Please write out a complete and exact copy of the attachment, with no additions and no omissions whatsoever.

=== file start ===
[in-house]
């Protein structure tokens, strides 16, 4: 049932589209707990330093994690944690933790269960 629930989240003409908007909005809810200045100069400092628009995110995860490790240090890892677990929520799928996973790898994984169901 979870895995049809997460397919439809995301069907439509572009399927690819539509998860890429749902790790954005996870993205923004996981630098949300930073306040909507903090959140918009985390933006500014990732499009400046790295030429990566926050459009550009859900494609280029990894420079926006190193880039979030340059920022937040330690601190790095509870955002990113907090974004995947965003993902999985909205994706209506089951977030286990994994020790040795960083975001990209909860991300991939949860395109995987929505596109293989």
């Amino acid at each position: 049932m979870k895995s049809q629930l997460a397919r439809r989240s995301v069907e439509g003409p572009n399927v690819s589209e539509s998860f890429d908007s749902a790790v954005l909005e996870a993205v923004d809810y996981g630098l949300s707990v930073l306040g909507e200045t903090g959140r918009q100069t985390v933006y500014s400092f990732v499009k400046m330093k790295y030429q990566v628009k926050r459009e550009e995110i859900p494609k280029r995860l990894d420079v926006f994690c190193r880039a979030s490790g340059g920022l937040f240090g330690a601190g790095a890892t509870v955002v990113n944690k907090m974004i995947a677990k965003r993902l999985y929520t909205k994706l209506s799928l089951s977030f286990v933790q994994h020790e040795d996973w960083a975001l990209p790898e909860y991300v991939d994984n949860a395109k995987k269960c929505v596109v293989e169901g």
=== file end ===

[in-house]
């Protein structure tokens, strides 16, 4: 049932589209707990330093994690944690933790269960 629930989240003409908007909005809810200045100069400092628009995110995860490790240090890892677990929520799928996973790898994984169901 979870895995049809997460397919439809995301069907439509572009399927690819539509998860890429749902790790954005996870993205923004996981630098949300930073306040909507903090959140918009985390933006500014990732499009400046790295030429990566926050459009550009859900494609280029990894420079926006190193880039979030340059920022937040330690601190790095509870955002990113907090974004995947965003993902999985909205994706209506089951977030286990994994020790040795960083975001990209909860991300991939949860395109995987929505596109293989």
């Amino acid at each position: 049932m979870k895995s049809q629930l997460a397919r439809r989240s995301v069907e439509g003409p572009n399927v690819s589209e539509s998860f890429d908007s749902a790790v954005l909005e996870a993205v923004d809810y996981g630098l949300s707990v930073l306040g909507e200045t903090g959140r918009q100069t985390v933006y500014s400092f990732v499009k400046m330093k790295y030429q990566v628009k926050r459009e550009e995110i859900p494609k280029r995860l990894d420079v926006f994690c190193r880039a979030s490790g340059g920022l937040f240090g330690a601190g790095a890892t509870v955002v990113n944690k907090m974004i995947a677990k965003r993902l999985y929520t909205k994706l209506s799928l089951s977030f286990v933790q994994h020790e040795d996973w960083a975001l990209p790898e909860y991300v991939d994984n949860a395109k995987k269960c929505v596109v293989e169901g």